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<ol><li value="3">When you have issue the above ssh command, enter your password to login.<br><br></li><li>Issue the following Linux commands to create the following directory:<br><span style="color:blue;font-weight:bold;font-family:courier;">mkdir ~/remote</span><br><br></li><li>Change to the <b>~/remote</b> directory and confirm that you have changed to that directory.<br><br></li><li>Use a text editor to create a text file called <b>myfile.txt</b><br><br></li><li>Enter the following two lines displayed below in your editing session:<br><span style="font-family:courier;font-weight:bold;">This is my file<br>It is a small file</span><br><br></li><li><b>Save</b> editing changes to your ''myfile.txt'' file and exit your text editor.<br><br></li><li>Change back to your <b>home</b> directory and confirm that you are located in your <i>home</i> directory.<br><br></li><li>Let's run a <b>shell script</b> to check that you created the correct directories<br>and that you created the <b>myfile.txt</b> file (with correct file contents) in the <b>~/from</b> directory<br>before using the ''scp'' Linux command.<br><br></li></li>Issue the following: <span style="color:blue;font-weight:bold;font-family:courier;">bash /home/murray.saul/scripts/week6-check-1</span><br><br></li><li>If you encounter errors, make corrections and then re-run the checking script until you receive<br>a congratulations message, and proceed to the next step.<br><br><b>NOTE:</b> We will now learn to transfer files between your <b>(local) home computer</b> and your <b>(remote) Matrix Linux server</b>.<br><br></li><li>Exit your Matrix ssh session, but remain in the OS terminal on your <u>home</u> computer.<br><br></li><li>The <b>mkdir</b> command works with <i>MS Windows/UNIX/Linux/MacOSx computers</i>.<br>Issue the following command to create a directory called <b>local</b> in your current directory: <span style="color:blue;font-family:courier;font-weight:bold;">mkdir local</span><br><br></li><li>The <b>cd</b> command works with <i>MS Windows/UNIX/Linux/MacOSx computers</i>.<br>Issue the following command to change to the local directory: <span style="color:blue;font-family:courier;font-weight:bold;">cd local</span><br><br></li><li>If you are in MS Windows, open the <span style="color:blue;font-family:courier;font-weight:bold;">NotePad</span> application to create a text file.<br><br><b>NOTE:</b> if you are using a Graphical Linux or MacOSx OS, then use a text editor like <b>vi</b><br>.</li><li>Enter a few lines of text, and then click on the <b>File</b> menu and select <b>save as</b> (save as the filename <b>other.txt</b>)<br>and then <b>exit</b> the <i>Notepad</i> text editor.<br><br></li><li>If your OS is MS Windows issue the <span style="color:blue;font-family:courier;font-weight:bold;">dir</span> to confirm the contents of your current directory<br>(otherwise, issue the <b>ls</b> command for other operating systems).<br><br>The <b>SSH package</b> on your <i>home computer</i> and on the <i>Matrix Linux server</i> contain a <b>suite</b> (i.e. <b>collection</b>) of secure utilities <br>including <b>ssh</b>, <b>scp</b> and <b>sftp</b>.<br><br></li><li>Issue the following Linux command to copy the <b>other.txt</b> file from your local machine to your remote Matrix server<br>(replace yoursenecaid is <u>YOUR</u> Seneca ID and ADD A COLON : TO THE END OF THE COMMAND):<br><span style="color:blue;font-weight:bold;font-family:courier;">scp other.txt</span><br><br></li><li>When prompted, enter your Matrix '''password'''.<br><br><b>TIP:</b> You can issue the ssh command, followed by a command that will be run on your remote computer,<br>but displayed on your local computer <b><u>without</u></b> having to establish a continuous connection to your remote Matrix server.<br><br></li><li>Issue the following command (using your matrix username): <span style="color:blue;font-weight:bold;font-family:courier;">ssh ls -l</span><br><br></li><li>When prompted, enter your password and press ENTER.<br><br>Do you see detailed information regarding the file called <b>output.txt</b>?<br>That command was run remotely on your Matrix server as confirmation that you securely copied that file<br>to the home directory of the Matrix server.<br><br></li><li>Issue the following command to copy that same file to the ~/remote directory in Matrix:<br><span style="color:blue;font-weight:bold;font-family:courier;">scp other.txt</span><br><br></li><li>Issue the following command to confirm that it was remotely copied to your ~/remote directory in Matrix:<br><span style="color:blue;font-weight:bold;font-family:courier;">ssh ls -l /home/yoursenecaid/remote</span><br><br>Do you see the output for the detailed file listing of <b>output.txt</b>?<br>What does this indicate?<br><br>Let's issue a checking script remotely to see that you properly copied that file from your local computer to your remote Linux server to both your <b>home</b> directory and <b>~/remote</b> directory.<br><br></li><li>Issue the following:<br><span style="color:blue;font-weight:bold;font-family:courier;">bash /home/murray.saul/scripts/week6-check-2</span><br><br>If you encounter errors, re-run the scp commands to correct and re-run the above command until you receive a congratulations message.<br><br></li></ol>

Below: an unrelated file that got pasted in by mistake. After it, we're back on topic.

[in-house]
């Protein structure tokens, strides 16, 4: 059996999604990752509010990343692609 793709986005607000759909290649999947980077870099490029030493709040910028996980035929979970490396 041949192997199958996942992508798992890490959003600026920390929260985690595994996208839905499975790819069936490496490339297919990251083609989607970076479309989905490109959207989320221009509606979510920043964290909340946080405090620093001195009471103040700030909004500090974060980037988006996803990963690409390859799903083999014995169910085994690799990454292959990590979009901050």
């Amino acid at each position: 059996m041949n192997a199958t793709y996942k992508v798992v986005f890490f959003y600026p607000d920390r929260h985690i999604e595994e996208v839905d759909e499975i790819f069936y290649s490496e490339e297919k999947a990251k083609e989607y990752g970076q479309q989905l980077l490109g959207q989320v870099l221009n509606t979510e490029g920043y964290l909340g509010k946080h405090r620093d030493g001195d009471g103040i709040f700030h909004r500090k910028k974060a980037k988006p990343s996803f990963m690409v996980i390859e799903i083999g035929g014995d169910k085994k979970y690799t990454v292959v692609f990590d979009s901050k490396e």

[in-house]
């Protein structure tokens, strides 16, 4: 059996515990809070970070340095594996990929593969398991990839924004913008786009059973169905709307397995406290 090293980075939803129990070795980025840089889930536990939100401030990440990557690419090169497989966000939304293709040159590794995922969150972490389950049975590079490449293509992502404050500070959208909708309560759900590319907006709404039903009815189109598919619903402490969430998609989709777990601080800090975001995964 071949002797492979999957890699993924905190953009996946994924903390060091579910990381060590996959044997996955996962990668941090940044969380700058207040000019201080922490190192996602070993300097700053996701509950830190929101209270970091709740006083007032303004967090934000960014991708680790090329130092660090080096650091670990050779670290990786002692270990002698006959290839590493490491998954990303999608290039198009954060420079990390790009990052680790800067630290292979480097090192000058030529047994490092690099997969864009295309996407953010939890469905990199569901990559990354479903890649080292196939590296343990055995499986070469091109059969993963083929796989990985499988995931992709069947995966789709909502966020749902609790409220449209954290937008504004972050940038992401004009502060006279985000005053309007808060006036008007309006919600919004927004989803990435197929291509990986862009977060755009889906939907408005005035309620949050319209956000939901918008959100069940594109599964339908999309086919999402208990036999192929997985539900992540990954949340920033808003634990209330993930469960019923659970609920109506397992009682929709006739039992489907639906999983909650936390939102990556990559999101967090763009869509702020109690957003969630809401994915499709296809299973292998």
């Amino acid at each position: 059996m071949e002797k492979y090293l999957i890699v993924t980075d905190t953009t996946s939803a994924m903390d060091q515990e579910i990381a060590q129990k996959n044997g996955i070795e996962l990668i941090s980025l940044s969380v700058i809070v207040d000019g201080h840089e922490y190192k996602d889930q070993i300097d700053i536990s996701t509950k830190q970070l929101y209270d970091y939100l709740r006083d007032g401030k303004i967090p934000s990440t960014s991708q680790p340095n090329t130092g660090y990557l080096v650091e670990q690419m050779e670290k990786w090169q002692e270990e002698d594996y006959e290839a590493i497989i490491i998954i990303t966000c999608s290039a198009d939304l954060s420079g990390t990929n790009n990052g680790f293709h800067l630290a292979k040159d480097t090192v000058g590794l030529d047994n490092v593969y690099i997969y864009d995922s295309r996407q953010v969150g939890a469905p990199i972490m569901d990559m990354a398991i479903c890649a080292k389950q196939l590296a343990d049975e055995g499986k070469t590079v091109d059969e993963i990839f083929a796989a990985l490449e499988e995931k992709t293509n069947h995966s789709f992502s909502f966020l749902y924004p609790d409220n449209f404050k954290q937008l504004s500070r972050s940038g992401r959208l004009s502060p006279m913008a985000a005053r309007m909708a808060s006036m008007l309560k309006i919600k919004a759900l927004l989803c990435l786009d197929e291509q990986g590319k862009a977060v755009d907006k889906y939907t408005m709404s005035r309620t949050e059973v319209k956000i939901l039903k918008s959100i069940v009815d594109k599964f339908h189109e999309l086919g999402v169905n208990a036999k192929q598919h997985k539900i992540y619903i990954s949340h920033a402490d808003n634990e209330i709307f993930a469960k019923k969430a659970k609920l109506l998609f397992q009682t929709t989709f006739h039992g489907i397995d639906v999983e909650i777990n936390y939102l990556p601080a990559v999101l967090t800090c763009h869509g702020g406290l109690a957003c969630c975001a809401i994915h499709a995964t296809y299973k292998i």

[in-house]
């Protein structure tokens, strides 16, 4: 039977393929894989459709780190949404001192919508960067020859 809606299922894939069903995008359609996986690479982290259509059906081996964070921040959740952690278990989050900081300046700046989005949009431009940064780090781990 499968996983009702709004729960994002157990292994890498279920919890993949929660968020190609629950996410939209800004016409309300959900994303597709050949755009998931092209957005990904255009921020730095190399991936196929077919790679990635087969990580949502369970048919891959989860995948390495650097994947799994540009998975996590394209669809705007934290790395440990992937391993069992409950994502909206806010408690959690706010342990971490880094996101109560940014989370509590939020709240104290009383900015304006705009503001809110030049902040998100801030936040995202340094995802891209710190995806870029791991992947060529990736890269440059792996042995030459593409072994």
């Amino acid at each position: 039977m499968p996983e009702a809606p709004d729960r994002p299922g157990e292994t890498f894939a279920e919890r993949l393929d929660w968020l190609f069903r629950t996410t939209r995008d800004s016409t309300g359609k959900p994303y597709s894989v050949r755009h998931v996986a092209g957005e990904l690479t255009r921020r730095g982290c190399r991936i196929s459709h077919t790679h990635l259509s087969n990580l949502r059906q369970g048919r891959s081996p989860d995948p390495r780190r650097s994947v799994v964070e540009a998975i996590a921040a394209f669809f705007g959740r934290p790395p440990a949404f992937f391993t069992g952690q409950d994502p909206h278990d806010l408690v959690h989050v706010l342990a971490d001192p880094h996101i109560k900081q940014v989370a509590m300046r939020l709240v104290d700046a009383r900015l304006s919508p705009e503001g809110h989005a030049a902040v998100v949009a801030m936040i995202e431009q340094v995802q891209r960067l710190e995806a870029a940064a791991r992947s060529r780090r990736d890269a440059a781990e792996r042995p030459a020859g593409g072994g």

# Issue the '''ls''' command for the home directory.<br><br>What do you see?<br>What does this tell you about how the previously-issued command works with just a colon?<br><br>
# Issue the following Linux command (leaving-out the colon character at the end): <br><span style="color:blue;font-weight:bold;font-family:courier;">scp myfile.txt</span><br><br>What happened? (hint: look for a file named: '''''').<br><br>
# Make certain that your current directory is your '''home''' directory.<br><br>
# Issue the following Linux command to run a checking script to ensure you created the CORRECT directories, created and copied the correct files: <br><span style="color:blue;font-weight:bold;font-family:courier;">bash /home/murray.saul/scripts/week6-check-2</span><br><br>
# If you encounter errors, make corrections and then re-run the checking script until you receive a congratulations message.<br><br>
:In the next investigation, you will use the '''sftp''' Linux command to transfer (i.e. copy) files between servers.<br><br>